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Douglas BTD Destroyer

The Douglas BTD Destroyer is a dive/torpedo bomber of American origin that was developed for the United States Navy during the course of World War II.

Although a limited quantity of these aircraft had been produced prior to the conclusion of the war, none were deployed in active combat.

On the 20th of June 1941, the Douglas Aircraft Company received an order from the United States Navy for two prototypes of a new two-seat dive bomber, designated XSB2D-1, intended to replace both the Douglas SBD Dauntless and the Curtiss SB2C Helldiver.

The aircraft, designed by a team led by Ed Heinemann, was a large single-engined mid-winged monoplane featuring a laminar flow gull wing and a tricycle undercarriage, which was unusual for a carrier-based aircraft at the time.

It was equipped with a bomb bay and underwing racks capable of carrying up to 4,200 lb (1,900 kg) of bombs or one torpedo, typically the Mark 13.

Defensive armament consisted of two wing-mounted 20 mm (0.79 in) cannons and two remote-controlled turrets, each with two .50 in (12.7 mm) machine guns.

The prototype of the XSB2D-1 successfully completed its first flight on the 8th of April 1943, demonstrating superior performance compared to the Dauntless and capable of carrying a greater bombload.

However, it was heavier and more complex.

The U.S. Navy requested a new torpedo bomber developed from the XSB2D-1, leading Douglas to rework the design by removing the turrets and second crewman, while adding more fuel and armour.

The wing racks were also modified to carry two torpedoes instead of one, resulting in the BTD-1 Destroyer.

As a result, orders for the SB2D-1 were converted to the BTD-1, with the first BTD-1 taking flight on the 5th of March 1944.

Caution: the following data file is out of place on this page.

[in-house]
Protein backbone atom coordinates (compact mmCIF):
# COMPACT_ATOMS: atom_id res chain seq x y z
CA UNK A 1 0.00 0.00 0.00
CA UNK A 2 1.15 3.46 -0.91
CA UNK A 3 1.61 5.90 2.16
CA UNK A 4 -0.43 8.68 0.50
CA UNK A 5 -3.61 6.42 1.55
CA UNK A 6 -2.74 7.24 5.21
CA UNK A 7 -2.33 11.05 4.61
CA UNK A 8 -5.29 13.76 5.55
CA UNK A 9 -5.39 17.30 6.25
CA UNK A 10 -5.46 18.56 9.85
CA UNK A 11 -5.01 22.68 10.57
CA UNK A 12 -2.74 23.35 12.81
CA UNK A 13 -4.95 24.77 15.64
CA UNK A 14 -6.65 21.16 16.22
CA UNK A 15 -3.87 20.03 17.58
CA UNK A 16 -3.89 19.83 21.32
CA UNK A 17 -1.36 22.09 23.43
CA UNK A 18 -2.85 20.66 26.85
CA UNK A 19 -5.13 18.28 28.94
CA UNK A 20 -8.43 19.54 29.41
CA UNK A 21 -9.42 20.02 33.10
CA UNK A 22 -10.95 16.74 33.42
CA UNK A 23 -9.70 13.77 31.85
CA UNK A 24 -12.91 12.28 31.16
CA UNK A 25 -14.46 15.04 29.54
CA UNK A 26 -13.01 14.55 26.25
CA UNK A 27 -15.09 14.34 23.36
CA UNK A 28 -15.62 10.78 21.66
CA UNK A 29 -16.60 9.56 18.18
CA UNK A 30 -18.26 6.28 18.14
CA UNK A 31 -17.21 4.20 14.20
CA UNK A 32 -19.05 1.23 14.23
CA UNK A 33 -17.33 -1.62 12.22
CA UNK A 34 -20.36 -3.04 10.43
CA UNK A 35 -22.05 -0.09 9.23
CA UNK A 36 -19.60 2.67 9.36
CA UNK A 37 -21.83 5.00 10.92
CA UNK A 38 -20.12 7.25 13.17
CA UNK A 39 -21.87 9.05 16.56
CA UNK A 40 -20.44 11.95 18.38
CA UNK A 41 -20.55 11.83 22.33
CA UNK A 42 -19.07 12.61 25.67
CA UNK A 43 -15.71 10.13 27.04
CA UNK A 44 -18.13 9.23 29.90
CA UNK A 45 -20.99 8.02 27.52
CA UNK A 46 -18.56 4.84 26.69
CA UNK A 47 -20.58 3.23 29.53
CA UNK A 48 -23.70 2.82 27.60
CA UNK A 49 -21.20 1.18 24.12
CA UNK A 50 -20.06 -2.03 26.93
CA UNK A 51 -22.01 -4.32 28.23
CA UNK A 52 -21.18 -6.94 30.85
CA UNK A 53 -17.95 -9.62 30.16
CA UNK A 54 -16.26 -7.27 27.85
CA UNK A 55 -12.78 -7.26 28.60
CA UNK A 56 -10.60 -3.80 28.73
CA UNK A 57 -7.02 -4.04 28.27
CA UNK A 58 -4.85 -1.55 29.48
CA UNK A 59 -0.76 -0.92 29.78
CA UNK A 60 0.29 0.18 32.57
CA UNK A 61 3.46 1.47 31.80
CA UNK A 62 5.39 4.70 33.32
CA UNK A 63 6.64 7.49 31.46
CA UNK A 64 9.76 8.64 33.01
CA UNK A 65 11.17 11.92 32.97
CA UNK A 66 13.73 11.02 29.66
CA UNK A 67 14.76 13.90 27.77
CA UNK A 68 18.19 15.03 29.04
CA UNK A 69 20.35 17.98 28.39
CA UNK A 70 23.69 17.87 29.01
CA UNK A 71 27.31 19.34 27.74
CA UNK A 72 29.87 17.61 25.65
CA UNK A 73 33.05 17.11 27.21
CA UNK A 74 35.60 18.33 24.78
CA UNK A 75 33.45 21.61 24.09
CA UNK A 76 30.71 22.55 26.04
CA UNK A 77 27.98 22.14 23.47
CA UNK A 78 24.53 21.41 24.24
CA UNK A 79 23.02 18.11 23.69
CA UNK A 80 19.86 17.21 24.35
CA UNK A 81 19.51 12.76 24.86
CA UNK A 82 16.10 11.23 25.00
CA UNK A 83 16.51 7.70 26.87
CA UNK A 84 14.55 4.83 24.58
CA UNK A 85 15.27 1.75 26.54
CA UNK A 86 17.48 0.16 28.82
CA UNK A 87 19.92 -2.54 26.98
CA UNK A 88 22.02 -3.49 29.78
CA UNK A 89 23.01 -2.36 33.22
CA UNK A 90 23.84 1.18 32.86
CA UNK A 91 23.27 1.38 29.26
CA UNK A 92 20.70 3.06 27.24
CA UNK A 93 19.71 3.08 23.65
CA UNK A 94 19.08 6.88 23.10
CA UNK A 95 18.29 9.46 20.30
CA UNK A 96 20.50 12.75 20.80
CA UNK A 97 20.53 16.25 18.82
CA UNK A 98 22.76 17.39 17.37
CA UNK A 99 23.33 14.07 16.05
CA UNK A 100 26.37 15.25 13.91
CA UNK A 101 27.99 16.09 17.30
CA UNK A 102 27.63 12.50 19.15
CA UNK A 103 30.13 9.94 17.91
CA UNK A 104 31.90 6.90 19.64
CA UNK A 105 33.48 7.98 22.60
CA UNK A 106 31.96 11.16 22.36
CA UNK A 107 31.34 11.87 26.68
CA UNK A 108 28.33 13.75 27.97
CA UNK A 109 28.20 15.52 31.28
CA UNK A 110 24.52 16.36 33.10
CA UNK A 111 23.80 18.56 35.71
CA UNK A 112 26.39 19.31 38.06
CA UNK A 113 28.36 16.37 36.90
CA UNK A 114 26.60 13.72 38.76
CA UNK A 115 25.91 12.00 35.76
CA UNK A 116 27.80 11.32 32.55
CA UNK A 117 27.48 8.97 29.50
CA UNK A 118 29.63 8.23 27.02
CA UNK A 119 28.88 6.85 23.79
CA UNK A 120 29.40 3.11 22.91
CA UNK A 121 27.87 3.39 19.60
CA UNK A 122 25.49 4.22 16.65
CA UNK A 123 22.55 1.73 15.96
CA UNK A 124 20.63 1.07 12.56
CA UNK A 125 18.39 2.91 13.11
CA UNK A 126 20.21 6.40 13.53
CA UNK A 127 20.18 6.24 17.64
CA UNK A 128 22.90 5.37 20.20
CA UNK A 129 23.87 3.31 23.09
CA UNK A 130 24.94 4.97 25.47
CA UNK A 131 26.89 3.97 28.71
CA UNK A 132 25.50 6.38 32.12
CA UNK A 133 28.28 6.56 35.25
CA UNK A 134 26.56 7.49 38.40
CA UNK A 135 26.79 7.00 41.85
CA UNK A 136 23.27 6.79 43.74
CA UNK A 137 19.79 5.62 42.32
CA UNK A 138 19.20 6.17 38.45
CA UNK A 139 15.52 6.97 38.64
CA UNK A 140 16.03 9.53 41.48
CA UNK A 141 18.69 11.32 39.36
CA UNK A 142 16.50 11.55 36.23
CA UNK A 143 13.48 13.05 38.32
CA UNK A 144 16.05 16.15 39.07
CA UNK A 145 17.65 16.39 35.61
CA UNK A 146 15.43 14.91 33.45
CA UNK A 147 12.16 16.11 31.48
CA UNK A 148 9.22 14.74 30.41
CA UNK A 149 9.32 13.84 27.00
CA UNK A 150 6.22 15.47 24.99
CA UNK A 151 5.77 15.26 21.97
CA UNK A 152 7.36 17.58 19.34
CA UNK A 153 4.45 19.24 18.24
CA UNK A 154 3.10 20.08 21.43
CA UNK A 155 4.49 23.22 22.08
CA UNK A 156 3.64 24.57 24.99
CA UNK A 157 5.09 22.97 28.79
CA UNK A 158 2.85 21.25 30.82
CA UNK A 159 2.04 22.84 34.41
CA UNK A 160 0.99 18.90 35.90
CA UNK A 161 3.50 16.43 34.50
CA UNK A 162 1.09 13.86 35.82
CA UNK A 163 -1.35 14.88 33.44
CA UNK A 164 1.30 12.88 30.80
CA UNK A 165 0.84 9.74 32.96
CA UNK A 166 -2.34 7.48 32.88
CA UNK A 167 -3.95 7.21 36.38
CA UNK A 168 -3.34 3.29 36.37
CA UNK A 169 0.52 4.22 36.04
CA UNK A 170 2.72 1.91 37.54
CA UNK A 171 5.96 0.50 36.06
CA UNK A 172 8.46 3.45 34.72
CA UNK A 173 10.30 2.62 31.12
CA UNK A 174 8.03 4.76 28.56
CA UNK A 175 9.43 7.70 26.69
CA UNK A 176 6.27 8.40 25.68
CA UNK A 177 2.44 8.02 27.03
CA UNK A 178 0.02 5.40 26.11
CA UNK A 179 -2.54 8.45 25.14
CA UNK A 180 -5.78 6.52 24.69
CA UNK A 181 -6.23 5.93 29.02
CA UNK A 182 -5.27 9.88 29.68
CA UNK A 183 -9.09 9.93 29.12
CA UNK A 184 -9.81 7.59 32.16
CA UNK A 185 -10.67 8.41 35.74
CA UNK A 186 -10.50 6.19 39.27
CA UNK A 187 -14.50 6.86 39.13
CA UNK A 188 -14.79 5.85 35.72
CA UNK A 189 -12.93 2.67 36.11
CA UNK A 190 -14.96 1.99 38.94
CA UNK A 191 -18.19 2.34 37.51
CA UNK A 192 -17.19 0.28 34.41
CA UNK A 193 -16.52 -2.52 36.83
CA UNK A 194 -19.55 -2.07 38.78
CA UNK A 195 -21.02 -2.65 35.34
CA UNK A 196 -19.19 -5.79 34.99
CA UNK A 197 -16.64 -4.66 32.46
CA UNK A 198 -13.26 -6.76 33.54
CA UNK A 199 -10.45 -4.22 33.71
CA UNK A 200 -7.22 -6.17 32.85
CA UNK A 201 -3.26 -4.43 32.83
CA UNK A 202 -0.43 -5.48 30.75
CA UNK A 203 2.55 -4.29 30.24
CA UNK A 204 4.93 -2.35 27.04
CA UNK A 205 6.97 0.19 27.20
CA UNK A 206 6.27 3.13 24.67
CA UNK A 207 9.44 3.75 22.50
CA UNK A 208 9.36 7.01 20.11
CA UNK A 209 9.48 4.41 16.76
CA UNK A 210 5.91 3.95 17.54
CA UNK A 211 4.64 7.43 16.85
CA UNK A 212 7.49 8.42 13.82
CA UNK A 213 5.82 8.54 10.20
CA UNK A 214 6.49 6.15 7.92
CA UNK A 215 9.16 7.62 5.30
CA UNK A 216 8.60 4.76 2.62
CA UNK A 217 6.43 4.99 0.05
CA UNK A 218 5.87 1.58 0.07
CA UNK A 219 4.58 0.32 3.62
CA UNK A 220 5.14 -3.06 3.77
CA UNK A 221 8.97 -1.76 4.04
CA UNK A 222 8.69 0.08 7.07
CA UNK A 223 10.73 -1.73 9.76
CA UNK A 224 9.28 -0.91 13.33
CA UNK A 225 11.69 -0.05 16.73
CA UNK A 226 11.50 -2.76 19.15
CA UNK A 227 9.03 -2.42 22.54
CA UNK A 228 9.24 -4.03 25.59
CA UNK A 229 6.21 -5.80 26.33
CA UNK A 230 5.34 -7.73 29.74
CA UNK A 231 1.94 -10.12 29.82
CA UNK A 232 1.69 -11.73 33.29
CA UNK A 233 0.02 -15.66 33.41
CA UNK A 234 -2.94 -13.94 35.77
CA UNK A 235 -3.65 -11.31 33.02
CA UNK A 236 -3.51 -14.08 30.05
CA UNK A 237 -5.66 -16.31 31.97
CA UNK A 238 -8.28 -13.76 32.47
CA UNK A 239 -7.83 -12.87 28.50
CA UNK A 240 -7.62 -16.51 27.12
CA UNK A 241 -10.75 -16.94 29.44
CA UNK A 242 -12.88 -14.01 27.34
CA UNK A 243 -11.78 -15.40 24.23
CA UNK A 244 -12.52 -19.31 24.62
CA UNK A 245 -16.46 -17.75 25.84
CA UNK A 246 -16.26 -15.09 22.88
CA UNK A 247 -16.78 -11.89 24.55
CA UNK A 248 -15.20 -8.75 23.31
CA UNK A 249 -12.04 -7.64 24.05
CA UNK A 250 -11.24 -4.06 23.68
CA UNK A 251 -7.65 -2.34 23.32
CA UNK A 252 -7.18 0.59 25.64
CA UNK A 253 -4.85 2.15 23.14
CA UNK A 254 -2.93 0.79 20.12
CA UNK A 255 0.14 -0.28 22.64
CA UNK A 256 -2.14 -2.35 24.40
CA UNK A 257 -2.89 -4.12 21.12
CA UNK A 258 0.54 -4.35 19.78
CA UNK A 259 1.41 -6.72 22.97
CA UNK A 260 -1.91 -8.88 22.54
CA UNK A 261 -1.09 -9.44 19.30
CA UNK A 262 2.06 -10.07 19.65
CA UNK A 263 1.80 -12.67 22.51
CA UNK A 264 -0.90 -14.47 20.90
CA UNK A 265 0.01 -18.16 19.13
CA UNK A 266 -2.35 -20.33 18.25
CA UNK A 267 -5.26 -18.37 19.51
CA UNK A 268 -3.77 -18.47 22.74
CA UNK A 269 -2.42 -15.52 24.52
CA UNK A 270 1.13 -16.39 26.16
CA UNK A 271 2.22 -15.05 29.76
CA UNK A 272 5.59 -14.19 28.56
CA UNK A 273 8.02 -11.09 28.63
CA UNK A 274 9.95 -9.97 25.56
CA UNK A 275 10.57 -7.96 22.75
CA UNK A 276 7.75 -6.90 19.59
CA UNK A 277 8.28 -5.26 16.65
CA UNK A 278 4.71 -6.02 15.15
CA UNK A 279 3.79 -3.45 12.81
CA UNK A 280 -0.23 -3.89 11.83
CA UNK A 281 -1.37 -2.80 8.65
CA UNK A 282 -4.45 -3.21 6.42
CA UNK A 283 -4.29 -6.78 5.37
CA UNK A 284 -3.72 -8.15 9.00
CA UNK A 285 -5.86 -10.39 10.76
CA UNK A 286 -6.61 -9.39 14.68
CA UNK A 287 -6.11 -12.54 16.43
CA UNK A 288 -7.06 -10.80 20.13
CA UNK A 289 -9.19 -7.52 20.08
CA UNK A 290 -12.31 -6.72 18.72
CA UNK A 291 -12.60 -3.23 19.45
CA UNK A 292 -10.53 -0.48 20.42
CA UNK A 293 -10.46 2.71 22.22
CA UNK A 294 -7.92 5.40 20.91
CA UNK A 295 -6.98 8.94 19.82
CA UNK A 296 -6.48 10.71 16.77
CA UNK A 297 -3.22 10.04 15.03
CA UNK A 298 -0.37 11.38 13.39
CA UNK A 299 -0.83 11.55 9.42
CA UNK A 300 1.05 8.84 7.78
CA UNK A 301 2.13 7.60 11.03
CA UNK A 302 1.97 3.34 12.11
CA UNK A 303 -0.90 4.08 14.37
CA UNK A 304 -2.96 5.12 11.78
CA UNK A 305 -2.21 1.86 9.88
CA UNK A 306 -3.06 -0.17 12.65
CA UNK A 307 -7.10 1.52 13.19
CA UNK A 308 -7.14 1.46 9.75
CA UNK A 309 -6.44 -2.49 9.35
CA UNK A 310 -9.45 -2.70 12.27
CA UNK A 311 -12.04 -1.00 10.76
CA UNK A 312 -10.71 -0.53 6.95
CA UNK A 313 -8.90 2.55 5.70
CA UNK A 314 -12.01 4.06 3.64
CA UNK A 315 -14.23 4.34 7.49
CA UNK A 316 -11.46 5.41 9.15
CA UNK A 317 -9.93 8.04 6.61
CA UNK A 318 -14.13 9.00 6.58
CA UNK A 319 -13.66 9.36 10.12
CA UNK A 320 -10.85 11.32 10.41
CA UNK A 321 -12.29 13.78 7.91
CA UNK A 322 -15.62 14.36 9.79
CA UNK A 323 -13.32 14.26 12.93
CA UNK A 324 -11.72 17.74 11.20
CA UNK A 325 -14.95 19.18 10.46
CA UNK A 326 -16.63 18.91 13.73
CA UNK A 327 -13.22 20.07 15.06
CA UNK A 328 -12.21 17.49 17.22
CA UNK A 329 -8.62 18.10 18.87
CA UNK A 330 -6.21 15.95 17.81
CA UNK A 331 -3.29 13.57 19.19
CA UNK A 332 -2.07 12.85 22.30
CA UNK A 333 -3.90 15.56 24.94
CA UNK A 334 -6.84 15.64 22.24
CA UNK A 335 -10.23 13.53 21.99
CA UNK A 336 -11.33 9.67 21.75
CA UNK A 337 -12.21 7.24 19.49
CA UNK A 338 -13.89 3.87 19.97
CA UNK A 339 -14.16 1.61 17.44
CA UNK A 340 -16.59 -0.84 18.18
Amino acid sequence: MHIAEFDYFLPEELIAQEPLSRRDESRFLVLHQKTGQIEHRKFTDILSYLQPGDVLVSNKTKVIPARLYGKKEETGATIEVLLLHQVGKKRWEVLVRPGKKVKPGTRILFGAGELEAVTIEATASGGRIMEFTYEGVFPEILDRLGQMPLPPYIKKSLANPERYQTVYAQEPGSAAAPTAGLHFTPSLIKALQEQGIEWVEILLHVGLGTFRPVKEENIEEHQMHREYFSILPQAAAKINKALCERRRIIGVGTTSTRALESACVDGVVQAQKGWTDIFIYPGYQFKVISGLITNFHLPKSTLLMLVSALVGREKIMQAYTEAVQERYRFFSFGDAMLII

The BTD-1 was heavier than the XS2BD-1 and had poorer performance.

Consequently, Ed Heinemann requested the cancellation of the BTD-1.

Prototype two-seat torpedo/dive bomber.
Two built.
Proposed production version of XSB2D-1.
358 were ordered, but the order was converted to BTD-1 before any was completed.
Single seat variant.
26 built.
In prototypes with mixed propulsion, the additional Westinghouse 19B turbojet in the rear fuselage giving 1,500 lbf (6.7 kN) thrust did not sufficiently improve performance.
First flight May 1944.
Two built.
38 ft 7 in (11.77 m)
48 ft 0 in (14.64 m)
16 ft 7 in (5.05 m) over airscrew, one blade vertical
Wing area
373 sq ft (34.7 m2)
Empty weight
12,900 lb (5,851 kg)
Gross weight
18,140 lb (8,228 kg)
Max take-off weight
19,000 lb (8,618 kg)
1 × Wright R-3350-14 Cyclone 18,
18-cyl two-row air-cooled radial piston engine,
2,300 hp (1,700 kW)
4-bladed constant-speed propeller
Maximum speed
344 mph (554 km/h, 299 kn)
Cruise speed
188 mph (303 km/h, 163 kn)
1,480 mi (2,380 km, 1,290 nmi)
Ferry range
2,140 mi (3,440 km, 1,860 nmi)
Service ceiling
23,600 ft (7,200 m)
Rate of climb
1,650 ft/min (8.4 m/s)
Wing loading
48.6 lb/sq ft (237 kg/m2)
7.9 lb/hp (4.83 kg/kW)
2 × 20 mm (0.787 in) AN/M2 cannon with 200 rpg
Up to 3,200 lb (1,500 kg) of bombs in the bomb bay
Two 1,947 lb (883 kg) Torpedoes.
Naval Fighters No.30, Douglas XSB2D-1 & BTD-1 Destroyer by Bob Kowalski & Steve Ginter.
McDonnell Douglas aircraft since 1920: Volume I-René J Francillon.
San Diego Air and Space Museum Archive.
The National Museum of the U.S. Air Force.

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